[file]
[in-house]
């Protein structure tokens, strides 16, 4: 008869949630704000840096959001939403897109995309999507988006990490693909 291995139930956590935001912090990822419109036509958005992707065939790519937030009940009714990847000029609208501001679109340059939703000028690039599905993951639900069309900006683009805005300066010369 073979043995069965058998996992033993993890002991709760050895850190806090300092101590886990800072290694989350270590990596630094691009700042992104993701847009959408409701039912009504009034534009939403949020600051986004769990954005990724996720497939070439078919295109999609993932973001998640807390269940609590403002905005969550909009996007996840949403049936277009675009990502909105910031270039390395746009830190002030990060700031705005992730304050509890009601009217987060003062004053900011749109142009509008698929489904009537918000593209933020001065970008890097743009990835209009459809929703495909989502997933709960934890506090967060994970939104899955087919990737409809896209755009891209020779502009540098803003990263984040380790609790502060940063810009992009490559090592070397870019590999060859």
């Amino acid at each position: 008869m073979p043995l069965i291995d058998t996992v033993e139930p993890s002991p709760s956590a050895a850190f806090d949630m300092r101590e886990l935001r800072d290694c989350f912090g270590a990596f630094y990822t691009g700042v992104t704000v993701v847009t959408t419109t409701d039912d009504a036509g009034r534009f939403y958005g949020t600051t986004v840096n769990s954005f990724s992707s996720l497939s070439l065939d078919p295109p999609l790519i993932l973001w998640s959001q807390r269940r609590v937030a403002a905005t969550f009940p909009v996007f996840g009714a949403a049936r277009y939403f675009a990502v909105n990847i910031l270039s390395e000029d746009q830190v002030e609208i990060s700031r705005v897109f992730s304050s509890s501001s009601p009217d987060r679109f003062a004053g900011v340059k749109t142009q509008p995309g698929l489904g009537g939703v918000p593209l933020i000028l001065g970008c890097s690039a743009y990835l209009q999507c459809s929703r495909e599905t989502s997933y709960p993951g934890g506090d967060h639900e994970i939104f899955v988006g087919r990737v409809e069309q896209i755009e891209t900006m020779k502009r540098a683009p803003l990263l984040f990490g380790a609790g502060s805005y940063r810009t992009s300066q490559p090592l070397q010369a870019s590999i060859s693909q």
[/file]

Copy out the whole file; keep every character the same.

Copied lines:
[in-house]
């Protein structure tokens, strides 16, 4: 008869949630704000840096959001939403897109995309999507988006990490693909 291995139930956590935001912090990822419109036509958005992707065939790519937030009940009714990847000029609208501001679109340059939703000028690039599905993951639900069309900006683009805005300066010369 073979043995069965058998996992033993993890002991709760050895850190806090300092101590886990800072290694989350270590990596630094691009700042992104993701847009959408409701039912009504009034534009939403949020600051986004769990954005990724996720497939070439078919295109999609993932973001998640807390269940609590403002905005969550909009996007996840949403049936277009675009990502909105910031270039390395746009830190002030990060700031705005992730304050509890009601009217987060003062004053900011749109142009509008698929489904009537918000593209933020001065970008890097743009990835209009459809929703495909989502997933709960934890506090967060994970939104899955087919990737409809896209755009891209020779502009540098803003990263984040380790609790502060940063810009992009490559090592070397870019590999060859």
């Amino acid at each position: 008869m073979p043995l069965i291995d058998t996992v033993e139930p993890s002991p709760s956590a050895a850190f806090d949630m300092r101590e886990l935001r800072d290694c989350f912090g270590a990596f630094y990822t691009g700042v992104t704000v993701v847009t959408t419109t409701d039912d009504a036509g009034r534009f939403y958005g949020t600051t986004v840096n769990s954005f990724s992707s996720l497939s070439l065939d078919p295109p999609l790519i993932l973001w998640s959001q807390r269940r609590v937030a403002a905005t969550f009940p909009v996007f996840g009714a949403a049936r277009y939403f675009a990502v909105n990847i910031l270039s390395e000029d746009q830190v002030e609208i990060s700031r705005v897109f992730s304050s509890s501001s009601p009217d987060r679109f003062a004053g900011v340059k749109t142009q509008p995309g698929l489904g009537g939703v918000p593209l933020i000028l001065g970008c890097s690039a743009y990835l209009q999507c459809s929703r495909e599905t989502s997933y709960p993951g934890g506090d967060h639900e994970i939104f899955v988006g087919r990737v409809e069309q896209i755009e891209t900006m020779k502009r540098a683009p803003l990263l984040f990490g380790a609790g502060s805005y940063r810009t992009s300066q490559p090592l070397q010369a870019s590999i060859s693909q």